|Baby Brine Shrimp are a great food
for fry. Along with MicroWorms, they will be a complete meal. Here are
some instructions on hatching them :
The way I use has worked great. I take an old quart jelly jar, and I
hammer a screwdriver through the lid just making the hole big enough for
airline tubing to fit through. Then I slip a line of tubing through it,
attach a piece of rigid tubing to it, then I attach a fine mist airstone.
I then fill the jar with pre mixed water (8 Tbsp Aquarium salt to 1 gallon
water) to the top, add my eggs and close. I turn on the airpump and cover
the jar with a damp rag. This will soak up the water that bubbles out the
hole in the top. The next day, approximately about the same time I started
them the day before, they will be hatched. I personally use San Fransisco
Bays hatchery. It is a black box with a 2 ½" hole in the top, and a
clear container tube that fits on that hole. The cap of that container has
a small hole. When that container is filled with freshwater and set in the
hole of the black box, it makes for the only light source of the BBS. They
are then attracted to it and venture into the container for easy feeding!!
If you don't want to buy the hatchery, I used to use a baby's nose syringe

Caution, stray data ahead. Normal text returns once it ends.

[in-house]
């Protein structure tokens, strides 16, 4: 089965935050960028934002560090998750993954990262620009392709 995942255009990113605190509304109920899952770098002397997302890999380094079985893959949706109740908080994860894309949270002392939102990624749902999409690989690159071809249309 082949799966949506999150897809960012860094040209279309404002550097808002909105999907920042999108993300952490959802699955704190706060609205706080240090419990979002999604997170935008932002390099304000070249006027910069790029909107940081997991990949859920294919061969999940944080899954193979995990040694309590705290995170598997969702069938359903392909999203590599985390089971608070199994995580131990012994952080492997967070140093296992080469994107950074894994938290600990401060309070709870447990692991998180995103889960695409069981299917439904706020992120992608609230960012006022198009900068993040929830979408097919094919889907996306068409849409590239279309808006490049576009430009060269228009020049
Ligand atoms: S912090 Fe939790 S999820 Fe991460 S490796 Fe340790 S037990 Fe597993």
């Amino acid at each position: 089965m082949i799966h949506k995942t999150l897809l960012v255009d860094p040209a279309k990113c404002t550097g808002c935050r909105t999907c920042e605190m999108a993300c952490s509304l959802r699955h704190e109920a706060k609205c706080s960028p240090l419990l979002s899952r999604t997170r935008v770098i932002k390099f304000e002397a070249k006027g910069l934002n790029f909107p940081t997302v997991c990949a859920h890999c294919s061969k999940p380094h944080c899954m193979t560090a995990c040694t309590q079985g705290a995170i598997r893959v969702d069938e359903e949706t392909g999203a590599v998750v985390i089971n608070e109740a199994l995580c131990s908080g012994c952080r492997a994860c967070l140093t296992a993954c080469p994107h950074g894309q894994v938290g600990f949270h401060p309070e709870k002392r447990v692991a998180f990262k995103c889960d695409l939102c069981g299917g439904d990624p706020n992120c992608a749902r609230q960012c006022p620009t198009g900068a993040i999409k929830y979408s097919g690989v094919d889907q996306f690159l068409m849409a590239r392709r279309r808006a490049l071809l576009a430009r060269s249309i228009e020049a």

(the kind with the clear tip) and attach airline tubing with an airline
tube attachment. I would let the water settle after hatching, then suck
out the BBS. Shining a light in one spot would help concentrate them into
one area. I hope this makes sense.
Here is a way many other people use - Brine
Shrimp Hatchery or
A Do-It-Yourself Brine Shrimp Hatchery
by Matt Lindenfelser, CAKC member
1. Attach airline valve to hose and close it. Loop hose over top to
2. Fill hatchery to within 1 inch of top with brine and artemia eggs.
3. Connect hose to air pump and open valve.
4. If the soda bottles have removable bases, use the second base as a
spray shield on top of the hatchery.
To collect nauplii, shut airline valve and disconnect hose from pump.
Shine a lamp on the bottom of the hatchery and wait until egg shells have
floated and nauplii have gathered at the bottom. Then, move the air hose
below water level and open the valve to drain nauplii through a brine
shrimp net. Afterwards, close the valve, loop the hose over the top,
reconnect to the pump, and open the valve again to resume aeration.
Notes: Water may slowly drip from hole in the cap, but will be caught
by the supporting bottle half. You may want to cover the top to reduce
salt-spray. Alternately, you may opt to leave the top bottle intact,
except for a small hole drilled through its base (although this will
complicate cleaning and refilling the hatchery).